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Therapeutic Drug Monitoring

Definition: analysis, assessment, & evaluation of circulating


concentrations of drugs in serum, plasma, or whole blood
Purpose: to ensure that a given drug dosage produces maximal
therapeutic benefit & minimal toxic adverse effects
Used when safe dosage regimens have not been established & a
trial & error approach is not appropriate
Standard dosage derived from observations in healthy population.
Involves quantitative evaluation of circulating drug concentration
Key factors: route of administration, rate of absorption,
distribution of drug within body, rate of elimination
Overview of factors that influence the circulating concentration of an
orally administered drug

Intravenous (IV): injected directly into
circulation
Intramuscular (IM): injected into muscle
Subcutaneous (SC): injected just under skin
Transcutaneous: inhaled or absorbed through
skin
Suppository: rectal delivery
Oral Administration: by mouth

For orally administered drugs, efficiency of
absorption from GI tract depends on many
factors:
Formulation of drug: tablets, capsules, liquid solutions
Uptake by transport mechanisms intended for dietary constituents
vs. passive diffusion
Changes in intestinal motility, pH, inflammation, food, other drugs
Variation among population
Age, pregnancy, pathologic conditions

Free vs. Bound
Only free (unbound) fraction of drug can interact with site of
action & cause biologic response.
Percentage free depends on physiologic & biochemical
parameters:
Inflammation, malignancies, pregnancy, hepatic disease,
nephrotic syndrome, malnutrition, acidbase disturbances
Concentration of other substances competing for binding sites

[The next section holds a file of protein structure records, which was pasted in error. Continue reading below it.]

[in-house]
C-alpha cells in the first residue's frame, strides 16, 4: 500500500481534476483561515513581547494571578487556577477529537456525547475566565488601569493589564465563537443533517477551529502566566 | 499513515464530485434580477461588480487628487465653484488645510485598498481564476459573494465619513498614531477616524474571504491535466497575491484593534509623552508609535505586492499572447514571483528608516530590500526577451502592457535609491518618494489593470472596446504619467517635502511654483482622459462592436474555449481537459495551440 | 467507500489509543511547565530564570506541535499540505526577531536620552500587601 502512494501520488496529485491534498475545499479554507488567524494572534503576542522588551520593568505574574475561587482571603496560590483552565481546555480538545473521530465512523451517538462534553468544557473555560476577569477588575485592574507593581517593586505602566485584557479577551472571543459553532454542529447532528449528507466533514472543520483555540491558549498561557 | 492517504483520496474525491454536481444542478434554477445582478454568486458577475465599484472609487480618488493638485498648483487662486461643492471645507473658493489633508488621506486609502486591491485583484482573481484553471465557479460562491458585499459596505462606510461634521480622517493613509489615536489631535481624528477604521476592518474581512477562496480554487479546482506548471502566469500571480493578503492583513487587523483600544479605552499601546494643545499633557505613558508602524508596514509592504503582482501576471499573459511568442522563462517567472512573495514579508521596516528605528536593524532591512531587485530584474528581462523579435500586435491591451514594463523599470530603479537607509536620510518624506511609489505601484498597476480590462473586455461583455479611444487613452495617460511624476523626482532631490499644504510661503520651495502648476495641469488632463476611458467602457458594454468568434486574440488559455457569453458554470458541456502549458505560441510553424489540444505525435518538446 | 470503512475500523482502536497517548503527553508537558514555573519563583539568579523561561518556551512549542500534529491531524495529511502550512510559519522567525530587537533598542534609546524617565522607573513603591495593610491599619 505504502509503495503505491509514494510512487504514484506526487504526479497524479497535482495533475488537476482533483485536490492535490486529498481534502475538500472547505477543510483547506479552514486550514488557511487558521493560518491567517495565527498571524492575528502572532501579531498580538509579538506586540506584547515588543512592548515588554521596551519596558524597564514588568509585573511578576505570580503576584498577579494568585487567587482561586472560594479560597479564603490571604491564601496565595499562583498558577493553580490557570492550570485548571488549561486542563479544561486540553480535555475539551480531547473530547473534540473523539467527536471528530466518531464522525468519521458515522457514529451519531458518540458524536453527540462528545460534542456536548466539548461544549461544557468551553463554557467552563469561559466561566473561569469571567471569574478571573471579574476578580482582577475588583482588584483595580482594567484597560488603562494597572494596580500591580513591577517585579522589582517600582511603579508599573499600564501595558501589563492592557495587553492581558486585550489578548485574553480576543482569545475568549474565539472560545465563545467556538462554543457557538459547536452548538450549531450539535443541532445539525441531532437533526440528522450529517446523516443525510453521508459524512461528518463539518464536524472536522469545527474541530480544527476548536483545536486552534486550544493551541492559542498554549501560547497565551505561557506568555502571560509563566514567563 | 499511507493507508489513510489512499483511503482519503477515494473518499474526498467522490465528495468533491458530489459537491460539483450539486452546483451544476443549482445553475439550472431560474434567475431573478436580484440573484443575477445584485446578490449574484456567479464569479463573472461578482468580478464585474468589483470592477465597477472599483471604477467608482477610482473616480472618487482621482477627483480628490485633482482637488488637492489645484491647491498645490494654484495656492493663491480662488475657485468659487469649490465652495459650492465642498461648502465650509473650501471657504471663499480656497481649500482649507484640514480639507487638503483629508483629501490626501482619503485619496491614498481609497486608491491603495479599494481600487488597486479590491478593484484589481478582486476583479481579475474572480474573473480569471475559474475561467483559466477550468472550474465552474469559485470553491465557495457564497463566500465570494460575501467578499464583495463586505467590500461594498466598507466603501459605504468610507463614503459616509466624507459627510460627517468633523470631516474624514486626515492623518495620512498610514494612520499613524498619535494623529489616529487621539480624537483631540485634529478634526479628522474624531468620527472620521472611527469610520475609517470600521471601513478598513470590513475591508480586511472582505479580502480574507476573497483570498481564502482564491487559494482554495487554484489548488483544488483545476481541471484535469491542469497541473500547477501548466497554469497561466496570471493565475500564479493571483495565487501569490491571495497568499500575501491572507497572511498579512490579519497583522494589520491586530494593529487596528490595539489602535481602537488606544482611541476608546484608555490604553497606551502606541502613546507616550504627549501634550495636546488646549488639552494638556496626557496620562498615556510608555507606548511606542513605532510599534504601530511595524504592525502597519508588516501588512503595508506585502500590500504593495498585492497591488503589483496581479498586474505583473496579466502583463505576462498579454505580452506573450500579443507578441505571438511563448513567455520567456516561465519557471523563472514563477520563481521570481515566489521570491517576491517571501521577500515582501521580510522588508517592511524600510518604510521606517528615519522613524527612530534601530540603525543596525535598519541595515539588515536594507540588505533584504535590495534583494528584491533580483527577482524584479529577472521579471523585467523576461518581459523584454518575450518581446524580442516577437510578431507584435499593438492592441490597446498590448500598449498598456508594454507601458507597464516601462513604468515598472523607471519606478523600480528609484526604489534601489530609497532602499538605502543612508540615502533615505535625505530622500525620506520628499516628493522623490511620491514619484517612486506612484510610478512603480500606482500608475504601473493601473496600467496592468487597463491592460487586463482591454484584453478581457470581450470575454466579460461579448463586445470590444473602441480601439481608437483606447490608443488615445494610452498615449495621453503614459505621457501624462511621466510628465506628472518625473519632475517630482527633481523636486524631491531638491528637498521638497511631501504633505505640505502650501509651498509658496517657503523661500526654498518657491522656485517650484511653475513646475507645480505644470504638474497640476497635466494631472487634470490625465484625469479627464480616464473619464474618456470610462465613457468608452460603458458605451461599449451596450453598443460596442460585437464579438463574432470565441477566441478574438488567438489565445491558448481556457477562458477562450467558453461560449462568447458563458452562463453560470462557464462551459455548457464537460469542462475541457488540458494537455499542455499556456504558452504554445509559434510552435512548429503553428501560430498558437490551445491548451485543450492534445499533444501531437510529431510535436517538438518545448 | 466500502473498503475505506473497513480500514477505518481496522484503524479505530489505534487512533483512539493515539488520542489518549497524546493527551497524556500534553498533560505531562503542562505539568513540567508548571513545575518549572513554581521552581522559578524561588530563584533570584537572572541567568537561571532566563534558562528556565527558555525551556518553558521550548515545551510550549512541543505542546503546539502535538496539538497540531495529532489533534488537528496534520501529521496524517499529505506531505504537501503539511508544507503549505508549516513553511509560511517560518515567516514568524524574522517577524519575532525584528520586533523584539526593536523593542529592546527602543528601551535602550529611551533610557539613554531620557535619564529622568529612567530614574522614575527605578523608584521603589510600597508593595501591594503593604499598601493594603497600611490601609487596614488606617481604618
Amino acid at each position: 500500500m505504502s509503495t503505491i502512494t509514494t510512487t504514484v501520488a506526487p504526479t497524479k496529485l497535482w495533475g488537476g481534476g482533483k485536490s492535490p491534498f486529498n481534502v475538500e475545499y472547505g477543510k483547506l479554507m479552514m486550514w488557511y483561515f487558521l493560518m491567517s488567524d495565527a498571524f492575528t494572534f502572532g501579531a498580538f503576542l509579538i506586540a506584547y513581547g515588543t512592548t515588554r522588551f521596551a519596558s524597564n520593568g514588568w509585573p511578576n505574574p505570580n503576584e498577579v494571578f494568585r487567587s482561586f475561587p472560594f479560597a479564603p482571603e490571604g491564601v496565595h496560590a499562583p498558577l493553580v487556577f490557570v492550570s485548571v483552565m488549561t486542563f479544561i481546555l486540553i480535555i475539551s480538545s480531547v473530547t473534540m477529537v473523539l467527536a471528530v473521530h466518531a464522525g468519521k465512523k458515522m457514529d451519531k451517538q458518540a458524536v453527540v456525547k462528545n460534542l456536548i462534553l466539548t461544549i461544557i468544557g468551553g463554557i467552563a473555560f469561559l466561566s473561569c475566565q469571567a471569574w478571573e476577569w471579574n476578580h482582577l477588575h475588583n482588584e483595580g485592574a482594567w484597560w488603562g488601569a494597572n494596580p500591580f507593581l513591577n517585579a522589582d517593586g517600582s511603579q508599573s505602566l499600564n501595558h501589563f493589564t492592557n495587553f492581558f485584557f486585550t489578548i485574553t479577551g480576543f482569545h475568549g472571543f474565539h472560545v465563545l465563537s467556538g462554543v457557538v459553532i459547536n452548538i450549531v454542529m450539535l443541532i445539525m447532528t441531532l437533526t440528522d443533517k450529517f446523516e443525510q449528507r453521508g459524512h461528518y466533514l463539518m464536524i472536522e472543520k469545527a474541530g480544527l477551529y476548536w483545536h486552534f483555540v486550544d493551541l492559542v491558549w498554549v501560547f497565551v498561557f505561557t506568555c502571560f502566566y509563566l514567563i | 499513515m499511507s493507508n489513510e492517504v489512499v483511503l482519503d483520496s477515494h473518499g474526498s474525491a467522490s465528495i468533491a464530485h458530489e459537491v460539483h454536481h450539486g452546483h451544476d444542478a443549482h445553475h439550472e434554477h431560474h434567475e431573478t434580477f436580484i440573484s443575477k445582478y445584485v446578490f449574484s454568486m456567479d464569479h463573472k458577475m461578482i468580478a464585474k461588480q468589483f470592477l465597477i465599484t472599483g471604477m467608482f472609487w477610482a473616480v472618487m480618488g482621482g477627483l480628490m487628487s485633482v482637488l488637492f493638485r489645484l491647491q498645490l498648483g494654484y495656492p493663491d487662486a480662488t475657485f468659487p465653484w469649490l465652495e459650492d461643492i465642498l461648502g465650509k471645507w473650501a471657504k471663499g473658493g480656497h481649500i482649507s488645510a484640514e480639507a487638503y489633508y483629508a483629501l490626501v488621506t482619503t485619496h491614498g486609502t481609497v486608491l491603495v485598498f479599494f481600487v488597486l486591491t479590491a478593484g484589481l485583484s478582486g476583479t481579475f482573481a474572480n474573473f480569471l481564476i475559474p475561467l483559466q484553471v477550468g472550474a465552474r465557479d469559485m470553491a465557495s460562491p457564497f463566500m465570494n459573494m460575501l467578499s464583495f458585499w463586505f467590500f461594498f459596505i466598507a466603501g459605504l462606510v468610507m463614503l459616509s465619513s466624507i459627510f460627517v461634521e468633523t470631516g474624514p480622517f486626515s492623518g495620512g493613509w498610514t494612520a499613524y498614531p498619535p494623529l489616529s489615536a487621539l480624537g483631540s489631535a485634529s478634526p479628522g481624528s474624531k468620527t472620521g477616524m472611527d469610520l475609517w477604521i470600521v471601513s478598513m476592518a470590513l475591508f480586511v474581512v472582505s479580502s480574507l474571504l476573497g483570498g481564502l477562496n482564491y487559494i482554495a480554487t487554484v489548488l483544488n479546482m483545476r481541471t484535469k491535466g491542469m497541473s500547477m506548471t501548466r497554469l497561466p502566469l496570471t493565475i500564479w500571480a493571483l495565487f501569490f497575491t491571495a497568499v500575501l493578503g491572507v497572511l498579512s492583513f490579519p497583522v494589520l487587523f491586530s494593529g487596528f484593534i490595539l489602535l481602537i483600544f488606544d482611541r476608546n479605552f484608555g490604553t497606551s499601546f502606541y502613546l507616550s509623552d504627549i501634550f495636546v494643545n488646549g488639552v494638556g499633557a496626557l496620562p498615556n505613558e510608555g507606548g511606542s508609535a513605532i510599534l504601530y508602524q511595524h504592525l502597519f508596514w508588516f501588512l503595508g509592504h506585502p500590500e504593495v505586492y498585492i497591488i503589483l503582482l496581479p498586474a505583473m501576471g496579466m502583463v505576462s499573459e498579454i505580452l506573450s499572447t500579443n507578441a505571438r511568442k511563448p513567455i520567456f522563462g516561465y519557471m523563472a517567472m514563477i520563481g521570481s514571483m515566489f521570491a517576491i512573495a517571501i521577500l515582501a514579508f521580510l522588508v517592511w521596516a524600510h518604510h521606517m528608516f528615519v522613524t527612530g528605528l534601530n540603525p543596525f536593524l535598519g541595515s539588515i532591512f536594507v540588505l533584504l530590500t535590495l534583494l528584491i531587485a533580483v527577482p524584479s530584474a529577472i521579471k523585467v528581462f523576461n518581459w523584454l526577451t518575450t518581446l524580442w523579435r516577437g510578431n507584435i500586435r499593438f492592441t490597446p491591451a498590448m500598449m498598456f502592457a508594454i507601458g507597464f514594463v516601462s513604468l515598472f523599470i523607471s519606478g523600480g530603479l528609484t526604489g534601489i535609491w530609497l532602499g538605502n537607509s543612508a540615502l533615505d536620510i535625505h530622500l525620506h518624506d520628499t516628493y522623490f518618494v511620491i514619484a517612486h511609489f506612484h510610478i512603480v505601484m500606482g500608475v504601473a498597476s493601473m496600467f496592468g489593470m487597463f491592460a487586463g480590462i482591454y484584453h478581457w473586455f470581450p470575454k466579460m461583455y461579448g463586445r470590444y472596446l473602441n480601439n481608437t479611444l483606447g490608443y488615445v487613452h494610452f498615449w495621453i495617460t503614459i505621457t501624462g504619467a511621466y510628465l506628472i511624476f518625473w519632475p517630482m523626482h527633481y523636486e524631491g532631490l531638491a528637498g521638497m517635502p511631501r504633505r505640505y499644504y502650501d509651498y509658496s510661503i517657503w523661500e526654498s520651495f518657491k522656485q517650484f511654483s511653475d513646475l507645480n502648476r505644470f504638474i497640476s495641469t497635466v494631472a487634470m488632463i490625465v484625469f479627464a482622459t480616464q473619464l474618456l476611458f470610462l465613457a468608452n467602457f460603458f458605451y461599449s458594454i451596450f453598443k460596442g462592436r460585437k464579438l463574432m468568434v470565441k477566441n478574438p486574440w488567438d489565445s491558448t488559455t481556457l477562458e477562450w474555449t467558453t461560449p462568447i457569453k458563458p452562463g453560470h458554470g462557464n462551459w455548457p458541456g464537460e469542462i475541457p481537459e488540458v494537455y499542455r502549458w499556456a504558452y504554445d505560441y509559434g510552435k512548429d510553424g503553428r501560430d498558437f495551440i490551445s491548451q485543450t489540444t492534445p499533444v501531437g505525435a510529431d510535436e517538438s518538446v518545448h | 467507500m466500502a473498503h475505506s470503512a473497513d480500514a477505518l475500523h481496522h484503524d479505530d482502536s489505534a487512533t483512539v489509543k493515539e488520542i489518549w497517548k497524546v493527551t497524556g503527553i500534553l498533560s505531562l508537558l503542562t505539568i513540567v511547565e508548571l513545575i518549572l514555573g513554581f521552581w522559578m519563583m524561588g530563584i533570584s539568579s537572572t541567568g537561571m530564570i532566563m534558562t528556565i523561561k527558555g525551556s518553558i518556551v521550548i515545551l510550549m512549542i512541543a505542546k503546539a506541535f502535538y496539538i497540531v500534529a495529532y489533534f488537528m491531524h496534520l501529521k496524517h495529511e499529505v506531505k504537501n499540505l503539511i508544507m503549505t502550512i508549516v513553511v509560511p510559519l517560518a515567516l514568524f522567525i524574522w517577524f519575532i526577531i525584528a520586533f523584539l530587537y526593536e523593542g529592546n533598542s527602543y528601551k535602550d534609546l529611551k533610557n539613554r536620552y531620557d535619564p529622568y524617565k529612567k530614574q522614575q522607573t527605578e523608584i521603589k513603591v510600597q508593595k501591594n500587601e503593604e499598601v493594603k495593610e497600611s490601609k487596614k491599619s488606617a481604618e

Drug Distribution
Ability of drug to diffuse out of circulation
Depends on lipid solubility of drug

Rate of change of drug concentration over
time varies continuously in relation to
concentration of drug.
Elimination equation: C/T = -kC
Metabolic Clearance
Hepatic mixed function oxidase (MFO) system
Converts hydrophobic substances into water-soluble ones
Transports them into bile or circulation, eliminates them by
renal filtration
Renal Clearance

First-order drug elimination

Pharmacokinetics
Mathematic modeling of drug concentration in circulation
Assists in establishing or modifying a dosage regimen
Takes into account all factors that determine concentration of a
serum drug & its rate of change (absorption, distribution,
elimination, etc.)
Sample Collection
Timing is critical: trough concentrations, right before next dose;
peak concentrations, 1 hour after oral dose
Serum or plasma is specimen of choice.

Responders: patients benefitting from
therapeutic & desired effects of drug
Non-responders: patients not benefitting
from therapeutic & desired effects of drug
Therapeutic effectiveness of drugs has been
attributed to inter-individual variation in
genetic polymorphisms of drug metabolism
pathways.
Cytochrome P450: gene group family that
affects drug metabolism

Cardiac Glycosides
Digoxin
Purpose: used in treatment of congestive heart failure
Function: inhibits membrane Na-K-ATPase
Absorption: variable, influenced by dietary factors, GI motility,
formulation of drug
Elimination: renal filtration of plasma free form
Half-life (plasma): 38 hours in average adult
Measurement: immunoassay to determine total concentration in